and Jesus healed many who had various diseases. He also drove out many demons, but he would not let the demons speak because they knew who he was.
As I write this, I’m watching students take a final exam. Frankly, there aren’t a lot of things duller than watching people take exams. Exam day, coming at the end of the semester, as the burden of studies is lifted from their backs, should be a day of great relief and happiness. For many of them it is, but for some–for example, the young man seated just to my right–it’s a day of excuses and worries. In the class testing right now, many of them have done brilliantly. Another significant group has performed solidly. They’re not literature types, which is fine, but they’ve studied hard, gritted their teeth, and written the papers. They hand in their exams fairly confident of a B. That’s not too bad.
I’d love to come in to an exam and say, “You’ve all done great. Just answer these questions and you’ll be happy with the outcome.” All I can say, though, is “Many of you have done great.” Hearing that “many,” the young man to my right would be thinking, “Yeah, many but not me.”
This student has made his own situation. To his credit, he owns that situation. But what about the people who came to the door in search of Jesus in Mark 1:34. Those “many” with sicknesses or possessed by demons. Do you notice that Jesus apparently didn’t heal all of them. Had he healed them all, my guess is that the text would say that he healed “all.” In fact, back in Mark 1:5, we read that “all the land went out to him.” Surely that doesn’t mean that absolutely every man, woman, and child in the land came out, leaving nobody back home. If Mark says “all” when he means “a whole lot,” wouldn’t he say “all” when he meant “all”?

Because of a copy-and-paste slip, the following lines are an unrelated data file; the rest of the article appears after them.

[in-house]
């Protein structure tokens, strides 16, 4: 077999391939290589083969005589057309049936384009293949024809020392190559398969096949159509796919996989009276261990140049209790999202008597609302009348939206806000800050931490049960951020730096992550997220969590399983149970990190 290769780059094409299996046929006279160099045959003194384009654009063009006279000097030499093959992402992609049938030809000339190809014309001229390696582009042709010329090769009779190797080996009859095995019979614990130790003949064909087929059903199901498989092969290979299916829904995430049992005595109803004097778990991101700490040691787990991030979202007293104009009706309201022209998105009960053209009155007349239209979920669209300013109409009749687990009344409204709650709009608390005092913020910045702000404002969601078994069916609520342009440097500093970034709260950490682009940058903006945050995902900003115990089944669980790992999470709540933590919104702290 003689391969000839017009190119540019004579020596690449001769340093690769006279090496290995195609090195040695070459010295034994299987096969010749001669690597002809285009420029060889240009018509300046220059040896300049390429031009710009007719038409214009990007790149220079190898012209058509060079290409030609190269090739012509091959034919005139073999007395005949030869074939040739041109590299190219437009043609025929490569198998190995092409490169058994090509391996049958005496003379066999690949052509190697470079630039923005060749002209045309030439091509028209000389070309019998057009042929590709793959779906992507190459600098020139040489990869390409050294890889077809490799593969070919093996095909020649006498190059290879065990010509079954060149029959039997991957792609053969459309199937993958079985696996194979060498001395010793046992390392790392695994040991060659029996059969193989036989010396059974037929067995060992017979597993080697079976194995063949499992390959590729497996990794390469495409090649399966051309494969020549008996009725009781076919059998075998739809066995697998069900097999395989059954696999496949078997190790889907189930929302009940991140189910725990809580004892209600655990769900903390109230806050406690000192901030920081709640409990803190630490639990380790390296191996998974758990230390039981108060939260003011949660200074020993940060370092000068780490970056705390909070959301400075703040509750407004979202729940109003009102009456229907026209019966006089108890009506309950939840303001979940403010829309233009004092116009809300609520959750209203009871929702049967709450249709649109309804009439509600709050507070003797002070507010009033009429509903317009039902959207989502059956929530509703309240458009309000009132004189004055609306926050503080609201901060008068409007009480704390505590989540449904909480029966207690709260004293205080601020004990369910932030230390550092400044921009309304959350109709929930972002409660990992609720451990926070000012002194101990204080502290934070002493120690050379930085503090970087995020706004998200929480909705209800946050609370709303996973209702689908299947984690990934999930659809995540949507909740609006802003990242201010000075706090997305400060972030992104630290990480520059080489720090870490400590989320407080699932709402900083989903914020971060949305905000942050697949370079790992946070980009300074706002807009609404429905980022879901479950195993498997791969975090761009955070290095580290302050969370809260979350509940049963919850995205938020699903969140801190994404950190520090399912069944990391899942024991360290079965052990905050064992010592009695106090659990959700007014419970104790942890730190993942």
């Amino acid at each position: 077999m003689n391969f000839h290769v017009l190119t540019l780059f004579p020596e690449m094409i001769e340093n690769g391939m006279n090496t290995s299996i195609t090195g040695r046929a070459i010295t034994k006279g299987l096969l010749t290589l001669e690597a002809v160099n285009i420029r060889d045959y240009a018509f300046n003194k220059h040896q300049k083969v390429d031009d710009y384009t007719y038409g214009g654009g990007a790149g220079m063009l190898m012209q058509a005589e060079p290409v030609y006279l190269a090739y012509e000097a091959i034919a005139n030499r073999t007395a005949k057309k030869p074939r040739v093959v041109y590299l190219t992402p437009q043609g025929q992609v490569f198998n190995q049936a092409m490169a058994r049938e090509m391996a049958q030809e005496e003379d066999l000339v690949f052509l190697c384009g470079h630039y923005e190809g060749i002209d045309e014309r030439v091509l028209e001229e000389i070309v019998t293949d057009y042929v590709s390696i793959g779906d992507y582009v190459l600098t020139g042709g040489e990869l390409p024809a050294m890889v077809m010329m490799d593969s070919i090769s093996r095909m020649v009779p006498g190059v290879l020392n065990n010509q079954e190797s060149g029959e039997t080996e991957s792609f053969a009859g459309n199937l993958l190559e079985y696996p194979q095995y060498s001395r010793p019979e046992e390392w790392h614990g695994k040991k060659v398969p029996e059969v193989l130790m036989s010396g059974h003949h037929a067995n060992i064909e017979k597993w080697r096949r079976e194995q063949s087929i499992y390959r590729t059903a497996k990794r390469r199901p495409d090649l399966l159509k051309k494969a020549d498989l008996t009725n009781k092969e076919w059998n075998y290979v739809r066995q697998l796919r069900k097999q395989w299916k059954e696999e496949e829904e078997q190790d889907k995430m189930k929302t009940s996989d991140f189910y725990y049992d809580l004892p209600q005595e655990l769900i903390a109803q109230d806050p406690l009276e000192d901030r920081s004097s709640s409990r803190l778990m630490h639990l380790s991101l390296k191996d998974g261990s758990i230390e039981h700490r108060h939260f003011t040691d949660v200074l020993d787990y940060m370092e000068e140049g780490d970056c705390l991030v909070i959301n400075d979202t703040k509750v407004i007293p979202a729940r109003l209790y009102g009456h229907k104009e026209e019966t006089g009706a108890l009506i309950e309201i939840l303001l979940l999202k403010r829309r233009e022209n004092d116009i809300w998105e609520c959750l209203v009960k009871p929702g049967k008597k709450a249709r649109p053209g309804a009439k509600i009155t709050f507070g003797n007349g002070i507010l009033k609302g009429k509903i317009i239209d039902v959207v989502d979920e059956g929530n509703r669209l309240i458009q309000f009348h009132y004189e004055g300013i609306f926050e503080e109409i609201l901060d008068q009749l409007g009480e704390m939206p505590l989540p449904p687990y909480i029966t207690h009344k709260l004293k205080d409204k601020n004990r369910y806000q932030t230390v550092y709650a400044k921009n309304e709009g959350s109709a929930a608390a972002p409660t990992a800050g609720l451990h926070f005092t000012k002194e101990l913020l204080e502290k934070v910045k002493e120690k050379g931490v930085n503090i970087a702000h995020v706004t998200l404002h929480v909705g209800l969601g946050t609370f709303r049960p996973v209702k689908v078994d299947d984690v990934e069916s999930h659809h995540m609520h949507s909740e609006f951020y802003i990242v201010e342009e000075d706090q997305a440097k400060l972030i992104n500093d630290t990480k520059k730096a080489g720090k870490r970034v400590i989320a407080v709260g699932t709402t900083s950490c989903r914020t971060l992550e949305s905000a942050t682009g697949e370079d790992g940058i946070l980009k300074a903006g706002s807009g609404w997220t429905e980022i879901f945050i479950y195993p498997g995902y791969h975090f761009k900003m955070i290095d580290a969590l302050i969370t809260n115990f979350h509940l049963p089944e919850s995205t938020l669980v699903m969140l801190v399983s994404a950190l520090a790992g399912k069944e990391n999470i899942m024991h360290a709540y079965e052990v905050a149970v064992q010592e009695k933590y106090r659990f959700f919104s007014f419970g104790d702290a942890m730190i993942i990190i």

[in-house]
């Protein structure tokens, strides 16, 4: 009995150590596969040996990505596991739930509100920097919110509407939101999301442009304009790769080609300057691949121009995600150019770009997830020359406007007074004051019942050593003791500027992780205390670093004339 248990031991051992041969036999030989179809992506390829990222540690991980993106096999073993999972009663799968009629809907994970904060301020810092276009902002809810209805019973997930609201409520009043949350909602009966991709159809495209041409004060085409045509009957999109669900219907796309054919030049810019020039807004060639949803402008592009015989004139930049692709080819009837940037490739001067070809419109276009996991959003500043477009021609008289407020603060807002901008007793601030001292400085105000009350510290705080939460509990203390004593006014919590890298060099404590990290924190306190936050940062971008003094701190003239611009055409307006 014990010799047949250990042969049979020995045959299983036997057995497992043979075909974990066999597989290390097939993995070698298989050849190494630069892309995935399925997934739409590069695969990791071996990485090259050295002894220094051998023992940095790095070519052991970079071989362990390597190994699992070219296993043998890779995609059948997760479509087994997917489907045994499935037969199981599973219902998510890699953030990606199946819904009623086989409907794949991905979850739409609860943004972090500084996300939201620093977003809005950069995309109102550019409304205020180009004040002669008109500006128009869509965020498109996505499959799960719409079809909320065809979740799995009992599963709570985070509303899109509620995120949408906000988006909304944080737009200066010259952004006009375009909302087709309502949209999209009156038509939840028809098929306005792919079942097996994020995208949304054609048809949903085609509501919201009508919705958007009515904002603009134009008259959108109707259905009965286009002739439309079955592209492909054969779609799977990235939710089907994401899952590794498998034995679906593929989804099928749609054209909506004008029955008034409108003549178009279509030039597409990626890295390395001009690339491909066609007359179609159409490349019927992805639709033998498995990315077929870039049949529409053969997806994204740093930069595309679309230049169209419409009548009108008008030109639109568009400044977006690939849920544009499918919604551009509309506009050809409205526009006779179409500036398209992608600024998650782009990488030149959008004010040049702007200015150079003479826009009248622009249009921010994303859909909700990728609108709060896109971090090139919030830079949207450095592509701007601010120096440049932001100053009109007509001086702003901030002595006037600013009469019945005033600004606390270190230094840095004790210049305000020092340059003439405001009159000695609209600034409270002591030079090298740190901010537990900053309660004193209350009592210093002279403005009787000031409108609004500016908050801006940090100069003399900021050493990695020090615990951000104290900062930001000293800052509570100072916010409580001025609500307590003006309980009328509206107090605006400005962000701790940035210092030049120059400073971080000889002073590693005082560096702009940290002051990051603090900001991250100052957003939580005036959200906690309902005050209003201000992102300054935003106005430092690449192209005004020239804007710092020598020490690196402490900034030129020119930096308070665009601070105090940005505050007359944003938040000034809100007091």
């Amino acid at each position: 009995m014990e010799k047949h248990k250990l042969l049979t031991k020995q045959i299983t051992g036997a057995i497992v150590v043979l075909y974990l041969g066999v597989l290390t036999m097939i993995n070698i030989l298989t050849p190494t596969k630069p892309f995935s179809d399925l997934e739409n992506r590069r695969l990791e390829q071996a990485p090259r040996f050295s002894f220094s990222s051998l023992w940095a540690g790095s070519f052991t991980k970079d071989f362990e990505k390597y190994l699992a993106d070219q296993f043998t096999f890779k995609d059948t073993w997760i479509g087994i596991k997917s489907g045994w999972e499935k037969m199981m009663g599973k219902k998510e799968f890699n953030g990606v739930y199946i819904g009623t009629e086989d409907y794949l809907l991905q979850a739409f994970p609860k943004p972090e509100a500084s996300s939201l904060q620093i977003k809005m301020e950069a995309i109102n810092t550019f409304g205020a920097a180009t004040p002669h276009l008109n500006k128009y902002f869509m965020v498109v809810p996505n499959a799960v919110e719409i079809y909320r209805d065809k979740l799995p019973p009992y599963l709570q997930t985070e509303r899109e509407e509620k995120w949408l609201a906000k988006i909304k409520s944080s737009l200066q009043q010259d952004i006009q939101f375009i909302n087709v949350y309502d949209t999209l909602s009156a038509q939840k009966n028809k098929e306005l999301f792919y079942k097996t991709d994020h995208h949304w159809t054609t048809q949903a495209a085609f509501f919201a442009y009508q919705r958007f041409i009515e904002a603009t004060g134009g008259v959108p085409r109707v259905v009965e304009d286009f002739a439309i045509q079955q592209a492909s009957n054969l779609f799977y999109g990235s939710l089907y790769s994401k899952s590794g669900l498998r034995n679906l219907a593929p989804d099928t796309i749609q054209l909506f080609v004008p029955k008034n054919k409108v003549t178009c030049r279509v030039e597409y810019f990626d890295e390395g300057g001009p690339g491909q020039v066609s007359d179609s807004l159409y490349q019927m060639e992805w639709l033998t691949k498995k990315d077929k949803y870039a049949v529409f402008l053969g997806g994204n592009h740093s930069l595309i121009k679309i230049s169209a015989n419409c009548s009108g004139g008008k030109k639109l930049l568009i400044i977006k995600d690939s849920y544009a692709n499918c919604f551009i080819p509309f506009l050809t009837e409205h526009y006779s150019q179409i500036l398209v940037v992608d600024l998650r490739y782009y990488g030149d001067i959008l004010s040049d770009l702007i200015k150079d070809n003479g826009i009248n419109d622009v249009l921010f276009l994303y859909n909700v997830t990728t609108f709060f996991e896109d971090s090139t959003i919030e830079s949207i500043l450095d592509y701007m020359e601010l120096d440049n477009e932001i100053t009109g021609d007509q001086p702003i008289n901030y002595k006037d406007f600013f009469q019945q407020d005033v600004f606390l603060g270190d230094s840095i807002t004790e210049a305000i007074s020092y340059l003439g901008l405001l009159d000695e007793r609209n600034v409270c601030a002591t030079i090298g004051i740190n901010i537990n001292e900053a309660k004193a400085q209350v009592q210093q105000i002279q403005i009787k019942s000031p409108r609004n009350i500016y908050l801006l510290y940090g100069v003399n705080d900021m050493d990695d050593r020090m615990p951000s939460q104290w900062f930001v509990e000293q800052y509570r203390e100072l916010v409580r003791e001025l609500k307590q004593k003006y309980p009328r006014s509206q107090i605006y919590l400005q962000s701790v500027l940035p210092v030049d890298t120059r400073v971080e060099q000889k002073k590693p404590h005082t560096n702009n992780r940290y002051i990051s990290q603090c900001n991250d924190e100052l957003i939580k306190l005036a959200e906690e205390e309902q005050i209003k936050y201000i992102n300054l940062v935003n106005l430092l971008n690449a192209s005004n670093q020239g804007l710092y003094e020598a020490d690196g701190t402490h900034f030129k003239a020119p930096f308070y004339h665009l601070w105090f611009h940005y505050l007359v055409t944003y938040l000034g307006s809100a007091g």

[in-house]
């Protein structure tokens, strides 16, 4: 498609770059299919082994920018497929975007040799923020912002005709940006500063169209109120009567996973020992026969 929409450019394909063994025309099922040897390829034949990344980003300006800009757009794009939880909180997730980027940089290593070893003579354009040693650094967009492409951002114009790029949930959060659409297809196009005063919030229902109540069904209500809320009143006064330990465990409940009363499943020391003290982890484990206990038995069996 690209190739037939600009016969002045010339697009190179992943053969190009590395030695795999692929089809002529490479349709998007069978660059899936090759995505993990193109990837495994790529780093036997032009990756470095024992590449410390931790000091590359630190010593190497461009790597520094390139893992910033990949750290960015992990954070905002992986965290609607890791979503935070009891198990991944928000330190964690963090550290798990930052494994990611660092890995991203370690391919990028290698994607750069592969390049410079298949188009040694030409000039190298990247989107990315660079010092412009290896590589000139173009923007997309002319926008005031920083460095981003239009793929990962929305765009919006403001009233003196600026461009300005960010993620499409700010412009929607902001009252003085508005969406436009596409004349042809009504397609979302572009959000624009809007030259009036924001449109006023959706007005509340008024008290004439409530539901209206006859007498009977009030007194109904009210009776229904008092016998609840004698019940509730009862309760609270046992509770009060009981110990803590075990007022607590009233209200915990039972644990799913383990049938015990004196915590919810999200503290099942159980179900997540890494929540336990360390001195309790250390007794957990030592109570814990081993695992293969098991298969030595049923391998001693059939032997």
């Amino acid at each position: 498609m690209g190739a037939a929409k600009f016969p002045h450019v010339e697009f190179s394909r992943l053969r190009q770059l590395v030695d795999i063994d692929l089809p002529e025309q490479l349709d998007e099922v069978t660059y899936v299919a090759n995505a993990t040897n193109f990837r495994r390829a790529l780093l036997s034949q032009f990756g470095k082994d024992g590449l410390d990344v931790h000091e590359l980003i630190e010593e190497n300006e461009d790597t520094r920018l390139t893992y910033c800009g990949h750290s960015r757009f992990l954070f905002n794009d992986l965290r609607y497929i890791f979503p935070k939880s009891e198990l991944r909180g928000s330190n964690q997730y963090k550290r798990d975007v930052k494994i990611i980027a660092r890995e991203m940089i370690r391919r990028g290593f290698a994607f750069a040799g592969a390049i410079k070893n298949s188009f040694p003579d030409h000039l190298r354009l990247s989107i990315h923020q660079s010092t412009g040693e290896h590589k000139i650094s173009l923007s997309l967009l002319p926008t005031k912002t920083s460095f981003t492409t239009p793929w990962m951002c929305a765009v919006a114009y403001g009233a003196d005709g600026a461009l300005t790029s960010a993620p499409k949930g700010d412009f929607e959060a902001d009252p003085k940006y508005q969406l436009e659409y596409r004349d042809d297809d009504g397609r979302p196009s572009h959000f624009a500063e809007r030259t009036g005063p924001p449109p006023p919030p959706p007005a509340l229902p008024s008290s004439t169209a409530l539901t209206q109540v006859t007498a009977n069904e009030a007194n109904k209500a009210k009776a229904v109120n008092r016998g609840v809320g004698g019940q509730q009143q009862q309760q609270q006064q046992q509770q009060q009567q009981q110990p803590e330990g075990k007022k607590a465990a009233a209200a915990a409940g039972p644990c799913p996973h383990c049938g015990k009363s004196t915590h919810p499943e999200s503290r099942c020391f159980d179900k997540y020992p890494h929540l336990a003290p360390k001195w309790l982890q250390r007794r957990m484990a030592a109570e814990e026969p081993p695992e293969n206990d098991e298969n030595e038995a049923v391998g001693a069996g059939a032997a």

Why did Jesus not heal “all” of the people who came to the door? What did those people think? We can’t really answer these questions, but they make good fodder for winter-night discussions. The best answer I can answer is essentially the one that Job received: “He’s God and he doesn’t have to answer to the likes of us.”
Blessings seem to come to people who don’t deserve them, while bad stuff falls on some marvelous homes. Why? I don’t know. Why is my family so healthy, while others seem to endure a parade of illness? Why does God seem to bless “many” of his most loyal followers but not “all”?
Mark offers no answers here, nor does he record any answer from Jesus. In fact, Jesus never seems to acknowledge the question. Apparently, this apparent “unfairness” is just the way that life goes. Perhaps there’s a divine logic that we cannot perceive, but perhaps it’s just life.
What I do know is that our call is not to decide who is saved and who is not, who is healed and who remains ill, who is blessed and who is not blessed. Our call is to respond to Jesus without question. I’ll trust him to work out the details properly.